Lepers hospital

Leprosy people of Jerusalem used to live in neglected stone huts close to the Zion Gate. They formed a closed community, marrying among themselves and making a living by begging. In 1865 the Pomeranian Baron von Keffenbrink, from Nehringen on Tribsee (close to Rostock, Germany), and his wife came to the Holy Land and was shocked at the leper’s living conditions. The Baroness initiated a building of an asylum. A group of protestants formed the organization and purchased a plot near the water source of Mamilla – today at Agron Street no. 20, Jerusalem.

The Mamilla Asylum

Conrad Schick prepared the plans for the modest building which was constructed by an Arab builder. In 1867 it opened on the west side of the then walled in city of Jerusalem. The asylum was constructed on a plot of 7800 sq.m. Schick’s plan allowed for eight rooms, a kitchen and a bathroom, but only two rooms were erected. The building cost 1,000 golden Napoleons. Initially patients feared to enter the facility and at its opening only four of the fifty intended took up residence – all were Moslem’s.

The dedication of the house took place on May 30th 1867. Responsible for the economy was the German banker Johannes Frutiger, a resident in Jerusalem and a fellow of Conrad Schick, also from Chrischona, Basel.

A year after the institution was opened it was full, inhabited by 12 patients. The second report, for 1868-70, spoke of 15. However, most sufferers were still with-out the house.

In 1875, a new building at Silwan was completed and the new Pasha, Ali Bey, concentrated in it the sufferers who were still at large. In its four rooms, 33 patients were housed. Conrad Schick was the architect of this house as well and his fellow Johannes Frutiger responsible for the economy.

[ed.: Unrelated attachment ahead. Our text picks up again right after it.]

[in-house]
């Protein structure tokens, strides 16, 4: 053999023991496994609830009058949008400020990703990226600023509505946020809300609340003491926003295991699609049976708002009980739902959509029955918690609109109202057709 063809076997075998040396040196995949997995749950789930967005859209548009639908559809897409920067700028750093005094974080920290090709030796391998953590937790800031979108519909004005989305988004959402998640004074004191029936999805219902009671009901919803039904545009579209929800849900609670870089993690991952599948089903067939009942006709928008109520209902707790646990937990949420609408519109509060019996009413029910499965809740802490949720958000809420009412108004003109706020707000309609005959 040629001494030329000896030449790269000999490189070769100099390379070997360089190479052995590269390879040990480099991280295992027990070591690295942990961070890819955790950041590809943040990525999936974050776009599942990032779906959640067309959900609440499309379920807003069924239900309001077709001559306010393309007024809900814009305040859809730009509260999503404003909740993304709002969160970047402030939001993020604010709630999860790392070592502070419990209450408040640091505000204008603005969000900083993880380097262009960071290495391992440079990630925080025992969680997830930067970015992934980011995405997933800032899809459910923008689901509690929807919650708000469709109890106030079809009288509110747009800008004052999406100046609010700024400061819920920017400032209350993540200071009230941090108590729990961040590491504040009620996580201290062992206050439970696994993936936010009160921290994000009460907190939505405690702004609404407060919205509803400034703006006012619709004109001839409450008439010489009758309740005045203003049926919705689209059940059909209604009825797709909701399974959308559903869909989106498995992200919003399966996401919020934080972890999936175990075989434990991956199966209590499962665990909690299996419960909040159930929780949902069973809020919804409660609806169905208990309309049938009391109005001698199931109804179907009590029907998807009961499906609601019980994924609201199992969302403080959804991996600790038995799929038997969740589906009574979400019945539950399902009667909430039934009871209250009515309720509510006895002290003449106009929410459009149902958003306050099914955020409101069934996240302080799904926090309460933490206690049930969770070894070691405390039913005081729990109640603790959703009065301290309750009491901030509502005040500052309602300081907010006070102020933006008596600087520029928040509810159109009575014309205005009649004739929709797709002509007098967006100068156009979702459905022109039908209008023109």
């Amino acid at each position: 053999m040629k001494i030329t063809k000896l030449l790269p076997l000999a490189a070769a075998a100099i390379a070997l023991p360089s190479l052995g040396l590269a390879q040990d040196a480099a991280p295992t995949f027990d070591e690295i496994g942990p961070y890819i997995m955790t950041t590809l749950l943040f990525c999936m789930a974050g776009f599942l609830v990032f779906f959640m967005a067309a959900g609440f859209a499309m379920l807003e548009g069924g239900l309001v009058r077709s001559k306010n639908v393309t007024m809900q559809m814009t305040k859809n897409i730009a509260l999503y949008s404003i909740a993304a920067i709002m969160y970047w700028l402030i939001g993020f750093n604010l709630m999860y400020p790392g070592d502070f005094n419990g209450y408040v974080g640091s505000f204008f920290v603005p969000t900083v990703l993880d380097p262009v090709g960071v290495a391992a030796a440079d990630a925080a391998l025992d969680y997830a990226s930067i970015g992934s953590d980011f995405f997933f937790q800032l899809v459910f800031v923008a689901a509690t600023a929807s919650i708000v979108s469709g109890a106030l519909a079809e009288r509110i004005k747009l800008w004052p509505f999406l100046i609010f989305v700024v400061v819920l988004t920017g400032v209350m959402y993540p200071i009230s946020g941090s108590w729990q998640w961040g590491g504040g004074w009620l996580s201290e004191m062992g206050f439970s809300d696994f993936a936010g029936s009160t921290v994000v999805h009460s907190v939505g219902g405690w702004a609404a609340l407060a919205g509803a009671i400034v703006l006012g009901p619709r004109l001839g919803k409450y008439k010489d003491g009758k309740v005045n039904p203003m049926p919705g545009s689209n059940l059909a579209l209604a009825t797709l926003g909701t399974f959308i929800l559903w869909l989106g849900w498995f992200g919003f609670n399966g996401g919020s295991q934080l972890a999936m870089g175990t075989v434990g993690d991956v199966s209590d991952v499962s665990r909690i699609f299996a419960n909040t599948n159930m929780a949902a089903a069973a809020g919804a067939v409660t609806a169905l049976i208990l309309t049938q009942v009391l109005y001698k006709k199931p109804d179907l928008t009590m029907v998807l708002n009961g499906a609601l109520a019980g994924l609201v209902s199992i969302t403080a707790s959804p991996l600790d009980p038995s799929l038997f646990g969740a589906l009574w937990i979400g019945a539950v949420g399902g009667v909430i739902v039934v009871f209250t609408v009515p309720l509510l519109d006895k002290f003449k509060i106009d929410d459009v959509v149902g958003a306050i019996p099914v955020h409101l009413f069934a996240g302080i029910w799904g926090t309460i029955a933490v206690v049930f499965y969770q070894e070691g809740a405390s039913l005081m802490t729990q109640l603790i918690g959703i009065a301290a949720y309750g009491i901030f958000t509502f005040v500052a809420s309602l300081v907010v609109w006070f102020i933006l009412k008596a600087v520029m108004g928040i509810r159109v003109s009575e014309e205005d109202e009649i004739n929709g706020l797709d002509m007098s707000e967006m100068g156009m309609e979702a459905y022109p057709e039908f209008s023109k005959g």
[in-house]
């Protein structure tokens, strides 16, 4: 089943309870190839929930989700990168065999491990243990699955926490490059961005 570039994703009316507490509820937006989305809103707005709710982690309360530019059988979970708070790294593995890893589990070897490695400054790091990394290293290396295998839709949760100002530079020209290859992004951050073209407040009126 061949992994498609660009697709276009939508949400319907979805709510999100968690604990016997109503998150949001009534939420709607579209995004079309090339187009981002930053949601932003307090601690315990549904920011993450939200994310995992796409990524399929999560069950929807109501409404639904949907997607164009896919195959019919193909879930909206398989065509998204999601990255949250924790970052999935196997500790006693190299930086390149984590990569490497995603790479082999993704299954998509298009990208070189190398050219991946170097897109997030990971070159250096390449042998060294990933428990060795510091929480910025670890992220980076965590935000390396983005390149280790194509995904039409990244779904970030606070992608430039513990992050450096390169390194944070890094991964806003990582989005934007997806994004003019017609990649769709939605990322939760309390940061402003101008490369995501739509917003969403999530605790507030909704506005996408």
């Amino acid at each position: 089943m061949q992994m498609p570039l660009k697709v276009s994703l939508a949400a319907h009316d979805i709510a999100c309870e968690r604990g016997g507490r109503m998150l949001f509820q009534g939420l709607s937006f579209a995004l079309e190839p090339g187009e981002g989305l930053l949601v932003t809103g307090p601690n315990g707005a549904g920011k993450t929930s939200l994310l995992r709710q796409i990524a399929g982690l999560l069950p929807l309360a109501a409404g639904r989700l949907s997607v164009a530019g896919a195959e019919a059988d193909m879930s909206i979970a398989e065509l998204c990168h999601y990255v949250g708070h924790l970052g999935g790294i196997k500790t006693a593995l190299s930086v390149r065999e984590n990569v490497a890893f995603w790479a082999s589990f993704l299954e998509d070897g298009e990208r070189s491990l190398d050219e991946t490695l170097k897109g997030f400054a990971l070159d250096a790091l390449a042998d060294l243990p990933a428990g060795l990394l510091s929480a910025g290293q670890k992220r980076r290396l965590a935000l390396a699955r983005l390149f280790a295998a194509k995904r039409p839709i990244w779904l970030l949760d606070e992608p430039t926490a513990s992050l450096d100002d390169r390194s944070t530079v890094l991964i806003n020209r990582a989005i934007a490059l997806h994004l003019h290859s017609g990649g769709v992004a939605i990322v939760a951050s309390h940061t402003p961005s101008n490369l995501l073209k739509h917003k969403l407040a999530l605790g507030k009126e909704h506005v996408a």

Lepers hospital “Jesus Hilfe” built 1885 – 1887

In 1881 the Baroness decided to stop her contributions, but the Moravian Church, the Herrnhut Brothers (Brudergemeinde) – took then over the responsibility. One year later a decision was made to build a neColony) in Refaim Valley at 17 Marcus St. Schick also designed this German-inspired impressive building, called “Jesus Hilfe”.

The building was dedicated on the 24th April 1887. At the main entrance, facing south are double stairs which lead to the entrance to the 1st floor. Above the entrance, chiselled in stone in German was Jesus-Hilfe. The 1st floor was planned around an inner courtyard. The rooms were connected by means of a passage and an arcade surrounding the courtyard on all sides. The rooms of the 2nd floor were joined by a verandah and a wooden staircase leading to the courtyard. The garden enabled the patients to indulge in the growing of various plants. In the courtyard were two large wells.

Jesus hilfe

In 1908, the institution was transferred to the management of the Deaconesses from the Herrnhut church. In 1893 a children’s section was opened for the healthy children of affected parents. Medical treatment, in the new building, was directed by Dr. Einsler, married to Lydia, a daughter of Conrad Schick.

The number of patients was 70 at the end of the century. Kaiser Wilhelm made a donation at his visit 1898 that enabled a new wing to be build. The hospital was passed over to the Israeli state in 1950. It then changed its name to Hansens hospital.

Hansen’s disease is an alternative name for leprosy! Mycobacterium leprae, the causative agent of leprosy, was discovered by G. H. Armauer Hansen in Norway in 1873, making it the first bacterium to be identified as causing disease in humans.

Jesus Hilfe was the third hospital for leprosy in Jerusalem, Schick was the architect of all three. Still the old text “Jesus hilfe” can be read on the fasade.

For more information click here.

The building is now (2013) being renovated by the municipality to be made into a multimedia art centre.

Updated information from the architect.


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